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7

The warnings from WLPhoenix and Josh are absolutely correct: most cable connections do never have a significant influence on the sound, regardless of the cable brand. There is one important exception: guitar cables. Because most electric guitars have only primitive passive high-impedance electronics (the same applies to passive electric basses), supplied ...


5

Travis, you have, perhaps unwittingly, stumbled upon a question that has raged for quite some time. In short, there is no answer. Or more to the point, there is no agreed-upon answer. The Wikipedia entry on this is fairly concise for the tl;dr crowd... There is debate among audiophiles surrounding the impact that high-end cables have on audio systems ...


5

It depends what method is used. If it's simply played back 'faster' without actually changing the data, then of course there is no lasting damage. This would be how a simple sampler would ordinarily do it, by changing the speed, ie data rate, of the playback. If you resample so the same amount of audio plays back in half the time at the same sample rate - ...


4

Audio sampled at 44.1 kHz (like normal audio CDs) can in theory contain content up to the Nyquist limit of 22.05kHz. However, you need a filter to remove all content above that limit, otherwise it folds back into the hearable range: you hear this as aliasing. A perfect, theoretical filter would remove all content above 22.05kHz and leave everything else ...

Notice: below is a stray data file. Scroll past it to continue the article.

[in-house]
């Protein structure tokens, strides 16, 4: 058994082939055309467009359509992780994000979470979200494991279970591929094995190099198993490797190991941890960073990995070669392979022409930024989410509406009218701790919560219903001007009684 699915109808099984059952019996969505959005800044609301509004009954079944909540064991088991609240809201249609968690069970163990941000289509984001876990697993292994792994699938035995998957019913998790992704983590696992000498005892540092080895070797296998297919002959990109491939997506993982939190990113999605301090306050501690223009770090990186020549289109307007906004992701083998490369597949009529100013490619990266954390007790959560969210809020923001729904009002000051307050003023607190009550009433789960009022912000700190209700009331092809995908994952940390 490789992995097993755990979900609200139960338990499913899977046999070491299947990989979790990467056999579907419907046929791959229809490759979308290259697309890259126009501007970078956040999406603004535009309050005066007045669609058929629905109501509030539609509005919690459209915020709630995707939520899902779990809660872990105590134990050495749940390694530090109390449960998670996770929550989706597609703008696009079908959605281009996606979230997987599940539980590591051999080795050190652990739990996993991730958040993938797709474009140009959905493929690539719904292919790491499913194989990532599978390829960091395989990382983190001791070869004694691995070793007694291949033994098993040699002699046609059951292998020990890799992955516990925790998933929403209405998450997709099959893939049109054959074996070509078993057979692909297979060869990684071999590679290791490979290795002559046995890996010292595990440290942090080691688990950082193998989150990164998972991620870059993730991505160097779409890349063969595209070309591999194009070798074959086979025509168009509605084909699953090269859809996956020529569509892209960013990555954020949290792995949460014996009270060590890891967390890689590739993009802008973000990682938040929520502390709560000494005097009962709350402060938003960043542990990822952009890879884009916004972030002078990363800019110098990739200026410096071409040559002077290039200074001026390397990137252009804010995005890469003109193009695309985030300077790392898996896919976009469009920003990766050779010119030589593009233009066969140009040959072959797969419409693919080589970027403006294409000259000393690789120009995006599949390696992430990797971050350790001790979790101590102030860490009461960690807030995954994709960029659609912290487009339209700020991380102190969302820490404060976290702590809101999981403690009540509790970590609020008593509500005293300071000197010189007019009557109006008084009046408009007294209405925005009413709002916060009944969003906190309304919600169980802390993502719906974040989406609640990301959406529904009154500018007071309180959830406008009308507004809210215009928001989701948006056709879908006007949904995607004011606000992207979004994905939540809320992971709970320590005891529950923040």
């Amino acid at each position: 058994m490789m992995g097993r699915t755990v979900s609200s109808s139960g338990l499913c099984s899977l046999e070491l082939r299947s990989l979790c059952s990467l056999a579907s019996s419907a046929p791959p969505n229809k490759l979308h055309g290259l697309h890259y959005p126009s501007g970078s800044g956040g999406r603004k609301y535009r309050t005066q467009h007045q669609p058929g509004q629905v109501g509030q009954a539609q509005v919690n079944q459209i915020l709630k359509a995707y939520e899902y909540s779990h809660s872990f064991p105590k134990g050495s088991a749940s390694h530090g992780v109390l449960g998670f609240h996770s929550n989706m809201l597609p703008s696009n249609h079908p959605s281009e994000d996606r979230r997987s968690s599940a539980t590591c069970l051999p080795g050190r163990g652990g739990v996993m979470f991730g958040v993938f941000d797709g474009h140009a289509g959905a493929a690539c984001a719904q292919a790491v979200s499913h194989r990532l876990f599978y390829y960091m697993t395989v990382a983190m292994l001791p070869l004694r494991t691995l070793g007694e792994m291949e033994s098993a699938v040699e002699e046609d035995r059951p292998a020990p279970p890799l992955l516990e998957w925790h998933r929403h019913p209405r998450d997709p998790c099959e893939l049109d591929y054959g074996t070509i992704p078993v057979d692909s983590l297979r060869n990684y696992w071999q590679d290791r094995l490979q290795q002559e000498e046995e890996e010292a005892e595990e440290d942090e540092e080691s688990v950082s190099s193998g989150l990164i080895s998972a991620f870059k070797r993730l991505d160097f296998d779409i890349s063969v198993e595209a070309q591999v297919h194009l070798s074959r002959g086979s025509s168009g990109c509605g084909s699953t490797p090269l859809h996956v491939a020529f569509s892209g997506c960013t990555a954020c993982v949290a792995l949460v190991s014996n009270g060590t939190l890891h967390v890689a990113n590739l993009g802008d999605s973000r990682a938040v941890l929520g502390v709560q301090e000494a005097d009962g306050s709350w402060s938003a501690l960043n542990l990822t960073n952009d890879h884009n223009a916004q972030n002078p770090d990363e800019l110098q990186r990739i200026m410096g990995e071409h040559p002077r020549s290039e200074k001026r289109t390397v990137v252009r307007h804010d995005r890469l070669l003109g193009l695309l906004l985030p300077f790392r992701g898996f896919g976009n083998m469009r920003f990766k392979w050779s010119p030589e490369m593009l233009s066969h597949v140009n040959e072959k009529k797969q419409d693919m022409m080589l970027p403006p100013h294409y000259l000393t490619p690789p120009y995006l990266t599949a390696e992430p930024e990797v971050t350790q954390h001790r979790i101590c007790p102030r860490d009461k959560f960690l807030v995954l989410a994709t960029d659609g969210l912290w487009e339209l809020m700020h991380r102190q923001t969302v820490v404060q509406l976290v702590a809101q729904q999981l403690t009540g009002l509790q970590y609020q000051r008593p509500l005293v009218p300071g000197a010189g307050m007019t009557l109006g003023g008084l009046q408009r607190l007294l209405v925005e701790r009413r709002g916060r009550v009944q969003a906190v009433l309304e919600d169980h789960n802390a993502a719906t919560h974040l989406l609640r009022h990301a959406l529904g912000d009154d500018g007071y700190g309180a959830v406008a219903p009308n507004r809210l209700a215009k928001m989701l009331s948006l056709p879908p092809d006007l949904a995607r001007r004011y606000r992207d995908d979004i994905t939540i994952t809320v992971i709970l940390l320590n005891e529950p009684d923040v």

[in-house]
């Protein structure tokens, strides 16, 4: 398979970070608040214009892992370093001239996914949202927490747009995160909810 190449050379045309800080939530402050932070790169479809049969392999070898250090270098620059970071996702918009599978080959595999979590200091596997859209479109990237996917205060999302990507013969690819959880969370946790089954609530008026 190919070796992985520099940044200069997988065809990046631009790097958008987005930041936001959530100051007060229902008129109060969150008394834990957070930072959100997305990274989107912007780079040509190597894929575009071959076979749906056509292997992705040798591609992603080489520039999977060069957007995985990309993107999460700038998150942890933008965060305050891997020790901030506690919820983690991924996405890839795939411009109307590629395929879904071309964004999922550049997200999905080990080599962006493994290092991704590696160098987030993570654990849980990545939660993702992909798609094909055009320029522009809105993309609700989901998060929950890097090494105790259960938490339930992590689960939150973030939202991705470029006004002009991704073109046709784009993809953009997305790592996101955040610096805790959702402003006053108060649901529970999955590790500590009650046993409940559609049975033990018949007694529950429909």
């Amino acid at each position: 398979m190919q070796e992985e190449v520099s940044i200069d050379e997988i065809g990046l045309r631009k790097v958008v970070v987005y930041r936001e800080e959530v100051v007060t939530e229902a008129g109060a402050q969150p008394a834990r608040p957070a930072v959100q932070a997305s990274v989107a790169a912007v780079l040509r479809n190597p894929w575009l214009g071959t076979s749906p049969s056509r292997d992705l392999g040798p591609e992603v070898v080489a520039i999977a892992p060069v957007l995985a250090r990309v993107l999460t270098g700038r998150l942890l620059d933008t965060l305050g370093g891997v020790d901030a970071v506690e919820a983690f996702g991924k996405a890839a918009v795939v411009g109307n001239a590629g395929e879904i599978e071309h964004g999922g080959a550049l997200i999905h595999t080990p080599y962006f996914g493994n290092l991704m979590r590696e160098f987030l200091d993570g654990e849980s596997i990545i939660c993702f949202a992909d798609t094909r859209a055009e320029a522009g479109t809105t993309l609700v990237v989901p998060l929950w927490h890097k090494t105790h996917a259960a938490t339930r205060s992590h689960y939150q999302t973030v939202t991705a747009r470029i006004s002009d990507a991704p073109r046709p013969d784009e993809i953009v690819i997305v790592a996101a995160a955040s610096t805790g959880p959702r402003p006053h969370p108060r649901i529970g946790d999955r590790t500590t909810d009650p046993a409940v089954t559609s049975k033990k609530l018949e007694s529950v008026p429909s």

4

First, lets start by clarifying that "volume" isn't a particularly technical concept. Most generally "volume" refers to SPL or sound pressure level which is the amount of pressure being exerted by sound waves and depends on the distance from a sound source. Rather what we are talking about here is the impact of signal level. Within an analog system, the ...


4

If the mix is not the final production stage, you should favor to preserve all information available and avoid introducing artifacts. So if you will master or further process the signal, sampling at 96k could help. Keep in mind the difference will often be imperceptible in simple cases, and the error would be very small if you are using ideal hardware and ...


4

What you are asking is impossible to determine from a spectrogram. Spectrograms indicate frequencies present, not the quality of the audio. There may be loss of fine detail in one that would barely show up on a spectrogram at all or there could be noise and artifacts introduced that would make the spectrogram look more full. Spectrograms do not ...


3

That depends on what you mean by audible. You can invert the phase of one and add it back to the other and it will play only what the difference between the two is, however you will hear artifacts that might not have been detectable to normal hearing in the original file since they were previously buried underneath other sounds. It is also important to ...


3

Audacity will happily output 8 bit wave files. Choose export > other uncompressed then MS wav and 8 bit unsigned.


2